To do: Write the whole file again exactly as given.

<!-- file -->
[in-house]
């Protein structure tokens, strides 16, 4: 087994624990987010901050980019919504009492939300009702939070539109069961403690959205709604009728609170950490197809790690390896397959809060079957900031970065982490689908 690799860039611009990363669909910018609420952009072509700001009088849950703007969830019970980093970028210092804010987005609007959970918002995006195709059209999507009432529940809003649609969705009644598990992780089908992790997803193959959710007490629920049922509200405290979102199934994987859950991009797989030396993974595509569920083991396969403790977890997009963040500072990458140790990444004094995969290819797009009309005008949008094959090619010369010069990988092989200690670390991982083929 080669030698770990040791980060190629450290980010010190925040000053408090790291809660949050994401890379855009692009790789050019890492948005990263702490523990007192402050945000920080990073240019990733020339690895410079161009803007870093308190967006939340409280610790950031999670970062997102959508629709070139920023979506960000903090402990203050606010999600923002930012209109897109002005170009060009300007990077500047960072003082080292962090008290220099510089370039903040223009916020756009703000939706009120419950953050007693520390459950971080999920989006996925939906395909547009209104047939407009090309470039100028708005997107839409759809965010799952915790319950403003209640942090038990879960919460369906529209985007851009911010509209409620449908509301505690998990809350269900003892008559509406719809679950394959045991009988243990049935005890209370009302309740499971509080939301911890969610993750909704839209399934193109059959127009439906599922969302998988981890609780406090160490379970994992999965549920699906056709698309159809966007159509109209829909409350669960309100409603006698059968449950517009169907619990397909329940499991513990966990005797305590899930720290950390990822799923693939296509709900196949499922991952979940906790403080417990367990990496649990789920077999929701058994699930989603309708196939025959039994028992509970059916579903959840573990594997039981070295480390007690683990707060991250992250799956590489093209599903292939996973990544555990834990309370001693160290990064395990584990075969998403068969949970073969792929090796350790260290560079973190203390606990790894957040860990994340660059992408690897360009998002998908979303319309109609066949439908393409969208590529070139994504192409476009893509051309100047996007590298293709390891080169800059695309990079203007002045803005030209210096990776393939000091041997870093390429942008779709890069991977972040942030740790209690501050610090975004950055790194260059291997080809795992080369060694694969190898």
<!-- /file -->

[in-house]
């Protein structure tokens, strides 16, 4: 087994624990987010901050980019919504009492939300009702939070539109069961403690959205709604009728609170950490197809790690390896397959809060079957900031970065982490689908 690799860039611009990363669909910018609420952009072509700001009088849950703007969830019970980093970028210092804010987005609007959970918002995006195709059209999507009432529940809003649609969705009644598990992780089908992790997803193959959710007490629920049922509200405290979102199934994987859950991009797989030396993974595509569920083991396969403790977890997009963040500072990458140790990444004094995969290819797009009309005008949008094959090619010369010069990988092989200690670390991982083929 080669030698770990040791980060190629450290980010010190925040000053408090790291809660949050994401890379855009692009790789050019890492948005990263702490523990007192402050945000920080990073240019990733020339690895410079161009803007870093308190967006939340409280610790950031999670970062997102959508629709070139920023979506960000903090402990203050606010999600923002930012209109897109002005170009060009300007990077500047960072003082080292962090008290220099510089370039903040223009916020756009703000939706009120419950953050007693520390459950971080999920989006996925939906395909547009209104047939407009090309470039100028708005997107839409759809965010799952915790319950403003209640942090038990879960919460369906529209985007851009911010509209409620449908509301505690998990809350269900003892008559509406719809679950394959045991009988243990049935005890209370009302309740499971509080939301911890969610993750909704839209399934193109059959127009439906599922969302998988981890609780406090160490379970994992999965549920699906056709698309159809966007159509109209829909409350669960309100409603006698059968449950517009169907619990397909329940499991513990966990005797305590899930720290950390990822799923693939296509709900196949499922991952979940906790403080417990367990990496649990789920077999929701058994699930989603309708196939025959039994028992509970059916579903959840573990594997039981070295480390007690683990707060991250992250799956590489093209599903292939996973990544555990834990309370001693160290990064395990584990075969998403068969949970073969792929090796350790260290560079973190203390606990790894957040860990994340660059992408690897360009998002998908979303319309109609066949439908393409969208590529070139994504192409476009893509051309100047996007590298293709390891080169800059695309990079203007002045803005030209210096990776393939000091041997870093390429942008779709890069991977972040942030740790209690501050610090975004950055790194260059291997080809795992080369060694694969190898």